The viruses in your food

cole slawAt the recent Brazilian Virology Society meeting George Rohrmann gave me a copy of his book, Baculovirus Molecular Biology. Baculoviruses are double-stranded DNA containing viruses that infect insects and other arthropods. Early in the first chapter of George’s book I learned that baculoviruses may be present on uncooked cabbage leaves:

…in one study it was found that cabbage purchased from 5 different supermarkets in the Washington D.C. area were all contaminated with baculoviruses to such an extent that each serving (about 100 cm2 of leaf material) would contain up to 108 polyhedra of an NPV pathogenic for the cabbage looper, Trichoplusia ni!

We ingest many other non-animal viruses regularly with foods. In TWiV #79, Red hot chili viruses, we discussed the finding of pepper mild mottle virus, one of the major pathogens of chili peppers, in human feces as well as in pepper or spice-containing food products. Metagenomic analysis of the RNA viruses present in human feces revealed that most viral sequences are similar to plant viruses.  Of 36,769 sequences obtained, 25,040 (91%) resembled plant viruses. In this study, the most abundant human fecal virus was pepper mild mottle virus, present in concentrations of up to 109 virions per gram of dry fecal matter.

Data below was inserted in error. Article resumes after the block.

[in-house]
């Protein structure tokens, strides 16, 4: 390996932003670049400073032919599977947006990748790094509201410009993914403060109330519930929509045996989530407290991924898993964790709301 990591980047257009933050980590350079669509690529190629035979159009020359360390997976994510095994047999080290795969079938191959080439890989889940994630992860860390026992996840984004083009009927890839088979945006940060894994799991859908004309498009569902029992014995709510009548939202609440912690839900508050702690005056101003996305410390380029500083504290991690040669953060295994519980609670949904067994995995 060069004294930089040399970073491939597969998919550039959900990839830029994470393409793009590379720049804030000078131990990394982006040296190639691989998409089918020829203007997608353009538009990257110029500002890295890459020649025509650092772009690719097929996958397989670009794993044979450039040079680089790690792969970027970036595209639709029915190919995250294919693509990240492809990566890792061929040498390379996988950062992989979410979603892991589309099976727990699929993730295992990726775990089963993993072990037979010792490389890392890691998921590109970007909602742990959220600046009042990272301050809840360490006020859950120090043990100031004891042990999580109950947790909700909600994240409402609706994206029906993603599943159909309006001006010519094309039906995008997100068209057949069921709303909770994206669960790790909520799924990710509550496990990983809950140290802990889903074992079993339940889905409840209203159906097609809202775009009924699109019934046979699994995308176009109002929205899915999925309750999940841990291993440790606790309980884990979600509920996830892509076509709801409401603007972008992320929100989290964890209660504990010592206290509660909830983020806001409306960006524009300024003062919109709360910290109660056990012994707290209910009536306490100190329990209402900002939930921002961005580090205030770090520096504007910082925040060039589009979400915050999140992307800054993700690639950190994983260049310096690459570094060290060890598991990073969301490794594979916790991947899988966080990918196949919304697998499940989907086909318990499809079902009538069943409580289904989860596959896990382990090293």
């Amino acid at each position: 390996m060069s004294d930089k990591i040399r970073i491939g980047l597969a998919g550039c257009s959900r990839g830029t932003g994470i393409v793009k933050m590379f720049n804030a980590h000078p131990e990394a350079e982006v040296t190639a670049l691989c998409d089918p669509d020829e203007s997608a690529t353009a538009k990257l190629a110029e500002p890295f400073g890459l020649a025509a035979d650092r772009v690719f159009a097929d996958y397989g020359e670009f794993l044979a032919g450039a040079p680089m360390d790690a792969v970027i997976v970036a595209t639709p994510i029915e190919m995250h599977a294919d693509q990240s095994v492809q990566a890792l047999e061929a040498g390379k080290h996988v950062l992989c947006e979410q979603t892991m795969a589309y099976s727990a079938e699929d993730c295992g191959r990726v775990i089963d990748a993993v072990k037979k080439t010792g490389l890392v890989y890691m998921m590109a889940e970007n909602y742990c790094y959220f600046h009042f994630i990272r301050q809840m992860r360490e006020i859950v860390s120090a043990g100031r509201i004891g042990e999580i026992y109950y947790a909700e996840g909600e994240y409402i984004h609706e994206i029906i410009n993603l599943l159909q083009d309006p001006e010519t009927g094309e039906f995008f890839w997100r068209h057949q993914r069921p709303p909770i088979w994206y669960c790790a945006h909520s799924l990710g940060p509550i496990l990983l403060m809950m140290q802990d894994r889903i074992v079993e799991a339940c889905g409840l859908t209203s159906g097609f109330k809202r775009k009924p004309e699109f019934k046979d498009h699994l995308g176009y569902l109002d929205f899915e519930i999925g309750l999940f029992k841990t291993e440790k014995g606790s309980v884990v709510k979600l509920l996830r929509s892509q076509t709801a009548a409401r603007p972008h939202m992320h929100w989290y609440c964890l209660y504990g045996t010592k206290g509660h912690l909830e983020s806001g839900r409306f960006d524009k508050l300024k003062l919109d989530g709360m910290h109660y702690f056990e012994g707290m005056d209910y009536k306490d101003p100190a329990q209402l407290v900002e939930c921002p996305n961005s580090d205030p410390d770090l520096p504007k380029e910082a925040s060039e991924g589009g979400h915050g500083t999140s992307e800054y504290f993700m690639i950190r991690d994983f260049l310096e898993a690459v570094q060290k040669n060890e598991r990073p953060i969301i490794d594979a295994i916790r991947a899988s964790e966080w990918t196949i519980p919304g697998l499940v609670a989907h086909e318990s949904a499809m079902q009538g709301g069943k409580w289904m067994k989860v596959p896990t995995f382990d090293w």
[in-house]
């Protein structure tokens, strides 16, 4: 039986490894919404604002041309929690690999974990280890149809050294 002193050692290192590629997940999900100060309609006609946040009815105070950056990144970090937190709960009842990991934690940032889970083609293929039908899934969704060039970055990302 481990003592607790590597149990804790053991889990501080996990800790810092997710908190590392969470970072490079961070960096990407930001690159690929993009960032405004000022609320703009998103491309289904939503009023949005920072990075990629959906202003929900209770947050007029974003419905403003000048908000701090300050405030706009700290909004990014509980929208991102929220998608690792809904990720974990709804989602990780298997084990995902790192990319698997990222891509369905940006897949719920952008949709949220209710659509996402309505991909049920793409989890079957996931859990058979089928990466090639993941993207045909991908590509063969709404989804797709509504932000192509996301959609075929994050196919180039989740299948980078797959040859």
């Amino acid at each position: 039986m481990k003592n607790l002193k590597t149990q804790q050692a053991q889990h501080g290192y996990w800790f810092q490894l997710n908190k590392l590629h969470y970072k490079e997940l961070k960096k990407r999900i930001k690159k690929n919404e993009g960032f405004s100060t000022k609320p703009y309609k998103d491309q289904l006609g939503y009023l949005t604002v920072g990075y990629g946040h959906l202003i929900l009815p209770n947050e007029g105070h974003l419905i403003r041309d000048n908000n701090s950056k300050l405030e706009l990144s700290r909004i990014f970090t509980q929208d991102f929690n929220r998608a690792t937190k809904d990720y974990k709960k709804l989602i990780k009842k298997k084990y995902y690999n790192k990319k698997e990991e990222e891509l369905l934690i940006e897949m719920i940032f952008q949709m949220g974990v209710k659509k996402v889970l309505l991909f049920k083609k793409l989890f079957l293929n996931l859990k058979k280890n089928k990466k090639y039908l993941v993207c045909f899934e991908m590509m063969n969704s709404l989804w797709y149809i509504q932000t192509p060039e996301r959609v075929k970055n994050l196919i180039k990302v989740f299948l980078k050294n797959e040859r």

The plant (and perhaps insect) viruses that we ingest on a regular basis do not appear to replicate or cause disease in humans. Might they play important roles in development of the immune system, as do the commensal bacteria in our gut?

Zhang, T., Breitbart, M., Lee, W., Run, J., Wei, C., Soh, S., Hibberd, M., Liu, E., Rohwer, F., & Ruan, Y. (2006). RNA Viral Community in Human Feces: Prevalence of Plant Pathogenic Viruses PLoS Biology, 4 (1) DOI: 10.1371/journal.pbio.0040003

This Week in Microbiology (TWiM) #11: Chickens, antibiotics, and asthma

chicken farmHosts: Vincent RacanielloMichael SchmidtMargaret McFall-Ngai, and Elio Schaecter

On episode #11 of the podcast This Week in Microbiology, Vincent, Margaret, Michael and Elio review the presence of extended spectrum beta-lactamase genes in chicken meat and in humans, and a beneficial effect of Helicobacter pylori colonization on the development of allergen-induced asthma.

Click the arrow above to play, or right click to download TWiM #11 (47 MB, .mp3, 68 minutes).

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